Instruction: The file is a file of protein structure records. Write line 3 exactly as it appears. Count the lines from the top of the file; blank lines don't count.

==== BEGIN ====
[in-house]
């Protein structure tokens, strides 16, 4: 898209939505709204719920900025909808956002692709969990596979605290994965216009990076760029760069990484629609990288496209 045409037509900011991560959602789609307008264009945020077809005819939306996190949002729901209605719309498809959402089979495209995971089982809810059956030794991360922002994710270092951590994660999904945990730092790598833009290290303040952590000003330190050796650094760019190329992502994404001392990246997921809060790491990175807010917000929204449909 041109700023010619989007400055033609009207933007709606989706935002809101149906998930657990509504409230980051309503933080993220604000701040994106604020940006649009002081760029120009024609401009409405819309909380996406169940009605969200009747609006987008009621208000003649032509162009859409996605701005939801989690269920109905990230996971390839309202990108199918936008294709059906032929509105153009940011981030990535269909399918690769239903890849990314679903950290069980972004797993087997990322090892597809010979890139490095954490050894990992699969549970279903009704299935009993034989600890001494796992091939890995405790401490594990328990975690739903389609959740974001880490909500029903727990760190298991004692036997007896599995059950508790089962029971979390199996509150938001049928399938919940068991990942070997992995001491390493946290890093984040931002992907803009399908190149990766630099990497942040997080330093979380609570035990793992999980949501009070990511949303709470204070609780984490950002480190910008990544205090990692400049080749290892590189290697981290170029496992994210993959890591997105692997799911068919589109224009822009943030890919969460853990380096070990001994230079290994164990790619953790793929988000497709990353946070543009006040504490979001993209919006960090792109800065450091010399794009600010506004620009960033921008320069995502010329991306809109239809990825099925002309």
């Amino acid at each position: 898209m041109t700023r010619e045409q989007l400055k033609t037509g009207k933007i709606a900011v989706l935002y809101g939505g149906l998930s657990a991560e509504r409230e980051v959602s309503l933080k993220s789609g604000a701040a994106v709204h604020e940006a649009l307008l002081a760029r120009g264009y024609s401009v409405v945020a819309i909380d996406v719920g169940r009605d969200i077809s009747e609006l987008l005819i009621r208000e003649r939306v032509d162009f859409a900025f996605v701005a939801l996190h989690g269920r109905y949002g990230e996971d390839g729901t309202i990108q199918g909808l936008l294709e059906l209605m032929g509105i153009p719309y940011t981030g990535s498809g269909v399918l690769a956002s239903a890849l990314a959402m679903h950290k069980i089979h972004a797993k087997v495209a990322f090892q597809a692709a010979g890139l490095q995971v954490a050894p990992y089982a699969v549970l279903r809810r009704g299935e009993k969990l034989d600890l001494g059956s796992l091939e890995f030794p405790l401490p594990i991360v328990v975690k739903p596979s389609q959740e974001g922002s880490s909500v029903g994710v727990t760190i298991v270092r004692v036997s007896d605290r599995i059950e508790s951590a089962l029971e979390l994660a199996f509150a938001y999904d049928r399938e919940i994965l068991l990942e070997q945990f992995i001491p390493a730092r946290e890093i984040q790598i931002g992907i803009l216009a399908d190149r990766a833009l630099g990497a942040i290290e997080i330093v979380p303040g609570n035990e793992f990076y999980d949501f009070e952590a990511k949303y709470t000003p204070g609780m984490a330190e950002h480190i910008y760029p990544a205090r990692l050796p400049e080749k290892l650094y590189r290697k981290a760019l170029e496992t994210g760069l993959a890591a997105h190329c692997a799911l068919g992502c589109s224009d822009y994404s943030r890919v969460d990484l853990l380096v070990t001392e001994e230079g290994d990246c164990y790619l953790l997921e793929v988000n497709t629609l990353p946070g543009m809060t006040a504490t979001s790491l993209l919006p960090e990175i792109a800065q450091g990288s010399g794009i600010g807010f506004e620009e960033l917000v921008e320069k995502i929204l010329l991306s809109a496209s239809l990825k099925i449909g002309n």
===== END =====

């Amino acid at each position: 898209m041109t700023r010619e045409q989007l400055k033609t037509g009207k933007i709606a900011v989706l935002y809101g939505g149906l998930s657990a991560e509504r409230e980051v959602s309503l933080k993220s789609g604000a701040a994106v709204h604020e940006a649009l307008l002081a760029r120009g264009y024609s401009v409405v945020a819309i909380d996406v719920g169940r009605d969200i077809s009747e609006l987008l005819i009621r208000e003649r939306v032509d162009f859409a900025f996605v701005a939801l996190h989690g269920r109905y949002g990230e996971d390839g729901t309202i990108q199918g909808l936008l294709e059906l209605m032929g509105i153009p719309y940011t981030g990535s498809g269909v399918l690769a956002s239903a890849l990314a959402m679903h950290k069980i089979h972004a797993k087997v495209a990322f090892q597809a692709a010979g890139l490095q995971v954490a050894p990992y089982a699969v549970l279903r809810r009704g299935e009993k969990l034989d600890l001494g059956s796992l091939e890995f030794p405790l401490p594990i991360v328990v975690k739903p596979s389609q959740e974001g922002s880490s909500v029903g994710v727990t760190i298991v270092r004692v036997s007896d605290r599995i059950e508790s951590a089962l029971e979390l994660a199996f509150a938001y999904d049928r399938e919940i994965l068991l990942e070997q945990f992995i001491p390493a730092r946290e890093i984040q790598i931002g992907i803009l216009a399908d190149r990766a833009l630099g990497a942040i290290e997080i330093v979380p303040g609570n035990e793992f990076y999980d949501f009070e952590a990511k949303y709470t000003p204070g609780m984490a330190e950002h480190i910008y760029p990544a205090r990692l050796p400049e080749k290892l650094y590189r290697k981290a760019l170029e496992t994210g760069l993959a890591a997105h190329c692997a799911l068919g992502c589109s224009d822009y994404s943030r890919v969460d990484l853990l380096v070990t001392e001994e230079g290994d990246c164990y790619l953790l997921e793929v988000n497709t629609l990353p946070g543009m809060t006040a504490t979001s790491l993209l919006p960090e990175i792109a800065q450091g990288s010399g794009i600010g807010f506004e620009e960033l917000v921008e320069k995502i929204l010329l991306s809109a496209s239809l990825k099925i449909g002309n």